Prudence, Prelates, and Politics

“If I attacked the Pope, I’d be on the front page of the New York Times Tomorrow”
–Bishop Fulton J. Sheen, in Gary, Indiana, 1973

When does a prudential perversion become a calumny?

Last week the Rubble reported how Bishop Steven Blaire of Stockton, chairman of a USCCB committee, has over the course of the last year repeatedly evaded answering a simple and seminal question: “Your Excellency, is a Catholic of good will bound by Canon Law ‘to adhere with religious submission of mind’ to your prudential political views?”

Now comes Sister Simone Campbell, perpetuating the evasion. She is executive director of NETWORK, a left-wing outfit which billionaire atheist George Soros funds because he hates the Church’s magisterial moral teaching. Campbell has her doubts on abortion (“that’s above my pay grade,” she told a reporter at the convention), but she got a standing ovation for bludgeoning Congressman Paul Ryan’s budget, invoking Bishop Blaire as her authority.

““Paul Ryan claims his budget reflects the principles of our shared Catholic faith,” she said. “But the United States Conference of Catholic Bishops stated that the Ryan budget failed a basic moral test, because it would harm families living in poverty.” Sister Simone thus joins Al Sharpton and other leftist luminaries who apparently live to mislead. To the party that is leading the attack on the Church she cooed, “We agree with our bishops” — a paltry bit of palaver that would undoubtedly startle many an orthodox ordinary – especially Rep. Ryan’s hometown shepherd, Bishop Robert C. Morlino, who not only defends Rep. Ryan’s rights as a Catholic layman but also emphatically condemns those who hijack the Church’s authority for political gain. “You can be assured that no priest who promotes a partisan agenda is acting in union with me or with the Universal Church,” he said. Your Excellency, does that welcome assurance also apply to nuns?

Authority and Responsibility

“That Door Swings Both Ways”
–Senate Majority Leader Howard Baker, 1982

Even though Bishop Blaire is silent, Lumen Gentium makes clear the rights of the laity with regard to prudential questions in practical politics. But Bishop Blaire is not alone: for decades, many priests and bishops have become crusaders for what Bishop Morlino calls “partisan agendas.” While that unhappy tendency bears with it a whiff of clericalism – a noxious temptation which Lumen Gentium attempts to eliminate – bishops do have a very broad realm of prudential action which they exercise every day. While many of them have been quick to condemn the laity for exercising their rights, bishops have gotten a relatively free ride from the laity when exercising the legitimate prudential powers that are proper to their episcopal office.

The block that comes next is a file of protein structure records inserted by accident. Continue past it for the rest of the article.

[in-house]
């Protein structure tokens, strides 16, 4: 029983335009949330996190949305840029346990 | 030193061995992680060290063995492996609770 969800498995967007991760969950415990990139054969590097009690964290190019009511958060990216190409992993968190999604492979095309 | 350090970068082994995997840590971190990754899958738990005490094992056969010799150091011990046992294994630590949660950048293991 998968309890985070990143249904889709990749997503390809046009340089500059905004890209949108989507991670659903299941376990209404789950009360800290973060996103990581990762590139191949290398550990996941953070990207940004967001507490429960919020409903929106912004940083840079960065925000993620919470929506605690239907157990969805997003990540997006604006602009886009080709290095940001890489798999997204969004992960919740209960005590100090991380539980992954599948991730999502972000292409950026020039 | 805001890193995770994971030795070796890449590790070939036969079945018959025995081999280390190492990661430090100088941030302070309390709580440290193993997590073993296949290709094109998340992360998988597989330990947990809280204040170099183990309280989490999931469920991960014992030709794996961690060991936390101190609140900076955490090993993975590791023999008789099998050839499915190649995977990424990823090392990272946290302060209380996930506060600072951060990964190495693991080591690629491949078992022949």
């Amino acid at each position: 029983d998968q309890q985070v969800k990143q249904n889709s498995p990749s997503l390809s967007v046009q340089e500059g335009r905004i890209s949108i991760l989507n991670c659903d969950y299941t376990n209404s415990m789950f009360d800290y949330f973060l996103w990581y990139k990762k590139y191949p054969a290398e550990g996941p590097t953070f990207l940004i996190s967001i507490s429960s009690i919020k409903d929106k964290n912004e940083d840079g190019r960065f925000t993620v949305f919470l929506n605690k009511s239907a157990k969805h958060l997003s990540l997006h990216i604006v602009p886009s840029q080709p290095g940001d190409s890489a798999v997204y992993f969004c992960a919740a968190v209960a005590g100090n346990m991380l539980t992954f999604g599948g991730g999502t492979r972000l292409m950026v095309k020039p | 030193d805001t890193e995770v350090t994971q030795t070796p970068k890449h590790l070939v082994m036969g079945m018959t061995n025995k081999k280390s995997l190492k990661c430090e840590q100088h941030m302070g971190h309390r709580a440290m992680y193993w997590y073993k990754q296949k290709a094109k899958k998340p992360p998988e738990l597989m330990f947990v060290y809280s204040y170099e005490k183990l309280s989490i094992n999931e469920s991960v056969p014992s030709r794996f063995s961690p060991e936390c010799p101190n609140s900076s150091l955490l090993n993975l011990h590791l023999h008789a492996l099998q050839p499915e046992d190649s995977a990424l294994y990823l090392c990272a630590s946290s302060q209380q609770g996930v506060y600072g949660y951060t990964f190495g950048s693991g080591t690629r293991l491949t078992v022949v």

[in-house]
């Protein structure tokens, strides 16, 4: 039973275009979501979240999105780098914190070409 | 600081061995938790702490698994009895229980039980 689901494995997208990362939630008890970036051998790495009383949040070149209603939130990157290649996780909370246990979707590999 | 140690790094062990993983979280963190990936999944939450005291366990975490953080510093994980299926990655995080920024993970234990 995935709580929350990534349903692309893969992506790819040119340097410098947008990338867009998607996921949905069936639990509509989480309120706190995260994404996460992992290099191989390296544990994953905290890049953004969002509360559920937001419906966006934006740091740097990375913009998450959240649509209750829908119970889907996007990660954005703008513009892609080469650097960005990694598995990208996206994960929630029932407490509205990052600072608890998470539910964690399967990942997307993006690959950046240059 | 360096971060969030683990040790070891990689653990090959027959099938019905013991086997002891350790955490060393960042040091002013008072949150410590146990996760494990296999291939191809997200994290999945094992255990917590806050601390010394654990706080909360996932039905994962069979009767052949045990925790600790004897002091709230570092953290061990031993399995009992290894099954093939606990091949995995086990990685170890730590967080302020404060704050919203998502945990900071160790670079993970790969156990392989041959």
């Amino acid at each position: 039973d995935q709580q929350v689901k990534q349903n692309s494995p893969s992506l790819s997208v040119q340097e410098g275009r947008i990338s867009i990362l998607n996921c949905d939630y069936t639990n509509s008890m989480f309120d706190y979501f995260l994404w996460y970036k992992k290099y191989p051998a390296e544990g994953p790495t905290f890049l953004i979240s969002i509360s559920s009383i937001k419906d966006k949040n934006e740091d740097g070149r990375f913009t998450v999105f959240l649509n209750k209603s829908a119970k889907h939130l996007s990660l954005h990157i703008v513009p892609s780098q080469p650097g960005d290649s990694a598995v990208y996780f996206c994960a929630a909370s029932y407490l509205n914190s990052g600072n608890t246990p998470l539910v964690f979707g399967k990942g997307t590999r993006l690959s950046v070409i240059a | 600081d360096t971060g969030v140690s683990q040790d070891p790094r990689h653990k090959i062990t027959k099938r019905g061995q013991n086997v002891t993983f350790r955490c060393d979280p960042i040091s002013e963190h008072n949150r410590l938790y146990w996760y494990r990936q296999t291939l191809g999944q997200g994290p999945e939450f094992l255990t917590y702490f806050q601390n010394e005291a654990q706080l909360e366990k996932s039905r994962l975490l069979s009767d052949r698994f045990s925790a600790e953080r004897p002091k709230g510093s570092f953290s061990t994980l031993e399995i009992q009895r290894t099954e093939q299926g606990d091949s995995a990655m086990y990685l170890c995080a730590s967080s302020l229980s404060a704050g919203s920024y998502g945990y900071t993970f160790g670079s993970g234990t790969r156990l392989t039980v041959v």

Those powers are extensive. “The diocesan Bishop governs the particular Church entrusted to him with legislative, executive and judicial power, in accordance with the law.” [Canon 391 §1] Moreover, apart from his teaching of the truths of the Faith [Canon 386] — where the faithful shepherd cannot err — the bishop must make prudential decisions of great import in the realm of his responsibility, in the same way that politicians must make prudential decisions in theirs. Yet the views of bishops with partisan agendas who condemn prudential decisions made by the laity receive standing ovations at conventions; meanwhile, the prudential decisions of bishops, with consequences often more profound than those made in the political arena, seldom merit more than a public shrug.

For instance, Cardinal Dolan has observed that the bishops have not taught the moral truths of the Faith “since the mid-1960s.” In fact, among those teachings, Humanae Vitae has gotten especially short shrift. The fundamental moral truths of married life and sexuality, Cardinal Dolan said, are “too hot to handle.” But before we shrug – after all, this lapse is no secret – we must point out that, once upon a time, each of the bishops in question made a prudential decision not to teach Humanae Vitae, even though it was his job [Canon 386]. So too, many bishops made the prudential decision to allow the liturgy to descend into chaos and worse – once again, for decades – a grave lapse in the exercise of their legitimate authority [Canon 392 §2], exercising the authority of their office instead in the prudential political realm by advocating endless political particulars, and thus turning Lumen Gentium on its head.